Define the optimal distribution problem. State what it means for a circuit $P$ to be flow-augmenting, and what it means for $P$ to be unbalanced. State the optimality theorem for flows. Describe the simplex-on-a-graph algorithm, giving a brief justification of its stopping rules.

Consider the problem of finding, in the network shown below, a minimum-cost flow from $s$ to $t$ of value 2 . Here the circled numbers are the upper arc capacities, the lower arc capacities all being zero, and the uncircled numbers are costs. Apply the simplex-on-agraph algorithm to solve this problem, taking as initial flow the superposition of a unit flow along the path $s,(s, a), a,(a, t), t$ and a unit flow along the path $s,(s, a), a,(a, b), b,(b, t), t$.

Part II 2003

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• # A2.10

(i) Let $G$ be a directed network with nodes $N$, arcs $A$ and capacities specified on each of the arcs. Define the terms feasible flow, divergence, cut, upper and lower cut capacities. Given two disjoint sets of nodes $N^{+}$and $N^{-}$, what does it mean to say that a cut $Q$ separates $N^{+}$from $N^{-}$? Prove that the flux of a feasible flow $x$ from $N^{+}$to $N^{-}$is bounded above by the upper capacity of $Q$, for any cut $Q$ separating $N^{+}$from $N^{-}$.

(ii) Define the maximum-flow and minimum-cut problems. State the max-flow min-cut theorem and outline the main steps of the maximum-flow algorithm. Use the algorithm to find the maximum flow between the nodes 1 and 5 in a network whose node set is $\{1,2, \ldots, 5\}$, where the lower capacity of each arc is 0 and the upper capacity $c_{i j}$ of the directed arc joining node $i$ to node $j$ is given by the $(i, j)$-entry in the matrix

$\left(\begin{array}{ccccc} 0 & 7 & 9 & 8 & 0 \\ 0 & 0 & 6 & 8 & 4 \\ 0 & 9 & 0 & 2 & 10 \\ 0 & 3 & 7 & 0 & 6 \\ 0 & 0 & 0 & 0 & 0 \end{array}\right)$

[The painted-network theorem can be used without proof but should be stated clearly. You may assume in your description of the maximum-flow algorithm that you are given an initial feasible flow.]

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• # A3.10

(i) Consider the unconstrained geometric programme GP

$\text { minimise } g(t)=\sum_{i=1}^{n} c_{i} \prod_{j=1}^{m} t_{j}^{a_{i j}}$

subject to $t_{j}>0 \quad j=1, \ldots, m$.

State the dual problem to GP. Give a careful statement of the AM-GM inequality, and use it to prove the primal-dual inequality for GP.

(ii) Define min-path and max-tension problems. State and outline the proof of the max-tension min-path theorem.

A company has branches in five cities $A, B, C, D$ and $E$. The fares for direct flights between these cities are as follows:

\begin{tabular}{l|lllll} & $\mathrm{A}$ & $\mathrm{B}$ & $\mathrm{C}$ & $\mathrm{D}$ & $\mathrm{E}$ \ \hline $\mathrm{A}$ & $-$ & 50 & 40 & 25 & 10 \ $\mathrm{~B}$ & 50 & $-$ & 20 & 90 & 25 \ $\mathrm{C}$ & 40 & 20 & $-$ & 10 & 25 \ $\mathrm{D}$ & 25 & 90 & 10 & $-$ & 55 \ $\mathrm{E}$ & 10 & 25 & 25 & 55 & $-$ \end{tabular}

Formulate this as a min-path problem. Illustrate the max-tension min-path algorithm by finding the cost of travelling by the cheapest routes between $D$ and each of the other cities.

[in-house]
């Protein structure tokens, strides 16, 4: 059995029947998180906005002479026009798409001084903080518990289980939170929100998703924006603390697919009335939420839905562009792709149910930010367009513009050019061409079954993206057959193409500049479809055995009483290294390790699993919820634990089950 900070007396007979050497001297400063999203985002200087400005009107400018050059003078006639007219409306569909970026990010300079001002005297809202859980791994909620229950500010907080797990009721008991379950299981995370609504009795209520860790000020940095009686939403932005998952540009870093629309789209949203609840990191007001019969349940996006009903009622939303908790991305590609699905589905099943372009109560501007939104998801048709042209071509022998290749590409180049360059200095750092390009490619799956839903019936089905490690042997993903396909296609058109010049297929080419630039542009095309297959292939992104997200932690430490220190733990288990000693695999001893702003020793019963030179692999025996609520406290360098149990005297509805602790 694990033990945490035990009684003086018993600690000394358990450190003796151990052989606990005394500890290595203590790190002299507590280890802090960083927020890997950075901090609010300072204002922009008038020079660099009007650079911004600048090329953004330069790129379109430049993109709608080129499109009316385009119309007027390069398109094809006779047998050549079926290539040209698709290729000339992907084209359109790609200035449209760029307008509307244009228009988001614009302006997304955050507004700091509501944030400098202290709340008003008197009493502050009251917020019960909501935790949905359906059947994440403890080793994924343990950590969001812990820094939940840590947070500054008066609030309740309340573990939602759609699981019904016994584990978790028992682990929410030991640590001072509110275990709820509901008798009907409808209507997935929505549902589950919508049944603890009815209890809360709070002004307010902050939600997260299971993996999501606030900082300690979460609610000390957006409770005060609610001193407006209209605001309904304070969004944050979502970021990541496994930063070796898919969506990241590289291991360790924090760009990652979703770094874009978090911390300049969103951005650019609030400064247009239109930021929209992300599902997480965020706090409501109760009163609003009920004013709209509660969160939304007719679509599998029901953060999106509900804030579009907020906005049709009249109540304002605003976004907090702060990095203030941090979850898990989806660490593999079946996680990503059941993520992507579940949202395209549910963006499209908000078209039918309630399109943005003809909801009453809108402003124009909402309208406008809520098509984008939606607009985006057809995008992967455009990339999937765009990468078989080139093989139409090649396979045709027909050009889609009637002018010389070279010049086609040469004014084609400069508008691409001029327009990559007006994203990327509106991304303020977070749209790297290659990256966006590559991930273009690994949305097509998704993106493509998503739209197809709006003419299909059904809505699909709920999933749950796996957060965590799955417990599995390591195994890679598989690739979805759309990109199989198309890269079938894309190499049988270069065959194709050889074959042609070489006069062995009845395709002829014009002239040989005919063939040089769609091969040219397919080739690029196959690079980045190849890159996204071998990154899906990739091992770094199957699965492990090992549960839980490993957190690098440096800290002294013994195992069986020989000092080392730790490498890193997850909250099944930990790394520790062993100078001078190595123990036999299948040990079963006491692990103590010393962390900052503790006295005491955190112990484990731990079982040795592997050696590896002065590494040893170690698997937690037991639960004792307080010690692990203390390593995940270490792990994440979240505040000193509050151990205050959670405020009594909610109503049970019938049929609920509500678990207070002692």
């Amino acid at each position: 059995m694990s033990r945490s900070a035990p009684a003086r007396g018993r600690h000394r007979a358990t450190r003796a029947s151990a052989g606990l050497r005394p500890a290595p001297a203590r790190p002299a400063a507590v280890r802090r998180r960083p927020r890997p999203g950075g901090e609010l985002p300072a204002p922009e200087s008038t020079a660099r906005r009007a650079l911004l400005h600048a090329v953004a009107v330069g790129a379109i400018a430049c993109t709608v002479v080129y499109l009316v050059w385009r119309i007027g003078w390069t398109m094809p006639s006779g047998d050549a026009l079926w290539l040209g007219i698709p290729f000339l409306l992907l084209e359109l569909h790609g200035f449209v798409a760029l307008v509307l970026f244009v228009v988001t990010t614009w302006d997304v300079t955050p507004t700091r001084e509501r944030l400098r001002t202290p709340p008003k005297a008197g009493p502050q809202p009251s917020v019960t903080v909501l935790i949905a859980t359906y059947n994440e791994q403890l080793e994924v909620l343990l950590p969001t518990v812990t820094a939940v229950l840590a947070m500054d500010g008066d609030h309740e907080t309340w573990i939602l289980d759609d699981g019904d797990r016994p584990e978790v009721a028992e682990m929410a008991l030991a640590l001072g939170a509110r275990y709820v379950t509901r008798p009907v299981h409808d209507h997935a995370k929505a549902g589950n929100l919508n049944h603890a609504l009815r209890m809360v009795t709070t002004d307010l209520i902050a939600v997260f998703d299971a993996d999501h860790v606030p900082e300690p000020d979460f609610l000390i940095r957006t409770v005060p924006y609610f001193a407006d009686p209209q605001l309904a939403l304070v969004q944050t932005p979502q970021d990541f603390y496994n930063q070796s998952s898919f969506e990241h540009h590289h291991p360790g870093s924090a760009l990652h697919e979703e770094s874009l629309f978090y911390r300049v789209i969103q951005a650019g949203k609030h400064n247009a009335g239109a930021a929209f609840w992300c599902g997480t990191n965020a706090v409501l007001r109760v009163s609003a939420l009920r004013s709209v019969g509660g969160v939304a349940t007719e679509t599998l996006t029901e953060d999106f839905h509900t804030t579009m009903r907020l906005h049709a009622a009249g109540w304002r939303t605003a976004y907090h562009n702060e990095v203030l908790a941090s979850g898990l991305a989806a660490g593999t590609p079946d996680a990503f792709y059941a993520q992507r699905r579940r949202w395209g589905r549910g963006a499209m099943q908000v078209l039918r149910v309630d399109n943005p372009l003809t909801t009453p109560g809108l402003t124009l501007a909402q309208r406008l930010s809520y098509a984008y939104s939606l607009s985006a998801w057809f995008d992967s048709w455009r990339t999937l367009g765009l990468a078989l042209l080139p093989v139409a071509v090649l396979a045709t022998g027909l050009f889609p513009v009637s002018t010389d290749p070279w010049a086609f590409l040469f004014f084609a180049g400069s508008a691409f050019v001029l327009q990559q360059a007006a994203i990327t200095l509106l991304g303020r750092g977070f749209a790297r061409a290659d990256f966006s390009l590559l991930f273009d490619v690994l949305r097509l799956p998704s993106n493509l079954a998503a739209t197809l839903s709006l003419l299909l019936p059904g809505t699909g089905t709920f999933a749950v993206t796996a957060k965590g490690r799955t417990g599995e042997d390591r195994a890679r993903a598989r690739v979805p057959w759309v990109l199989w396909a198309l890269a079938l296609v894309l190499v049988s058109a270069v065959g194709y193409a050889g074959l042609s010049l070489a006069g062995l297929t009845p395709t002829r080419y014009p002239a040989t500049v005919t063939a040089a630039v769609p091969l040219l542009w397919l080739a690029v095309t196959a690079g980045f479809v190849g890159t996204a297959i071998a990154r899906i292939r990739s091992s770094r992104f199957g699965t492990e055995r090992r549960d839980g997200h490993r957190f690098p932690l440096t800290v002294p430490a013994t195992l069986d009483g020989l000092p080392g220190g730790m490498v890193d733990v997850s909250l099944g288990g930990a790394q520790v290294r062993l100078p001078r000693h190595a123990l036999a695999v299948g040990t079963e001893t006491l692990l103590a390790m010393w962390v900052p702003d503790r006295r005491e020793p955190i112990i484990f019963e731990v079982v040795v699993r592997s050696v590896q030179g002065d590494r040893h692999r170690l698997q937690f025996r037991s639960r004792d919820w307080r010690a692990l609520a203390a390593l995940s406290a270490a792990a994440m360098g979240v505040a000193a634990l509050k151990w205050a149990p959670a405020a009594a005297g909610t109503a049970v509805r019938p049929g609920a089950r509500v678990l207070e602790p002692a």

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• # A4.11

Write an essay on Strong Lagrangian problems. You should give an account of duality and how it relates to the Strong Lagrangian property. In particular, establish carefully the relationship between the Strong Lagrangian property and supporting hyperplanes.

Also, give an example of a class of problems that are Strong Lagrangian. [You should explain carefully why your example has the Strong Lagrangian property.]

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• # A2.10

(i) Let $G$ be a directed network with nodes $N$ and $\operatorname{arcs} A$. Let $S \subset N$ be a subset of the nodes, $x$ be a flow on $G$, and $y$ be the divergence of $x$. Describe carefully what is meant by a cut $Q=[S, N \backslash S]$. Define the arc-cut incidence $e_{Q}$, and the flux of $x$ across $Q$. Define also the divergence $y(S)$ of $S$. Show that $y(S)=x \cdot e_{Q}$.

Now suppose that capacity constraints are specified on each of the arcs. Define the upper cut capacity $c^{+}(Q)$ of $Q$. State the feasible distribution problem for a specified divergence $b$, and show that the problem only has a solution if $b(N)=0$ and $b(S) \leqslant c^{+}(Q)$ for all cuts $Q=[S, N \backslash S]$.

(ii) Describe an algorithm to find a feasible distribution given a specified divergence $b$ and capacity constraints on each arc. Explain what happens when no feasible distribution exists.

Illustrate the algorithm by either finding a feasible circulation, or demonstrating that one does not exist, in the network given below. Arcs are labelled with capacity constraint intervals.

Part II

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• # A3.10

(i) Let $P$ be the problem

$\text { minimize } f(x) \quad \text { subject to } h(x)=b, \quad x \in X \text {. }$

Explain carefully what it means for the problem $P$ to be Strong Lagrangian.

Outline the main steps in a proof that a quadratic programming problem

$\operatorname{minimize} \frac{1}{2} x^{T} Q x+c^{T} x \quad \text { subject to } A x \geqslant b$

where $Q$ is a symmetric positive semi-definite matrix, is Strong Lagrangian.

[You should carefully state the results you need, but should not prove them.]

(ii) Consider the quadratic programming problem:

\begin{aligned} \operatorname{minimize} & x_{1}^{2}+2 x_{1} x_{2}+2 x_{2}^{2}+x_{1}-4 x_{2} \\ \text { subject to } 3 x_{1}+2 x_{2} \leqslant 6, \quad x_{1}+x_{2} \geqslant 1 . \end{aligned}

State necessary and sufficient conditions for $\left(x_{1}, x_{2}\right)$ to be optimal, and use the activeset algorithm (explaining your steps briefly) to solve the problem starting with initial condition $(2,0)$. Demonstrate that the solution you have found is optimal by showing that it satisfies the necessary and sufficient conditions stated previously.

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• # A4.11

State the optimal distribution problem. Carefully describe the simplex-on-a-graph algorithm for solving optimal distribution problems when the flow in each arc in the network is constrained to lie in the interval $[0, \infty)$. Explain how the algorithm can be initialised if there is no obvious feasible solution with which to begin. Describe the adjustments that are needed for the algorithm to cope with more general capacity constraints $x(j) \in\left[c^{-}(j), c^{+}(j)\right]$ for each arc $j$ (where $c^{\pm}(j)$ may be finite or infinite).

Part II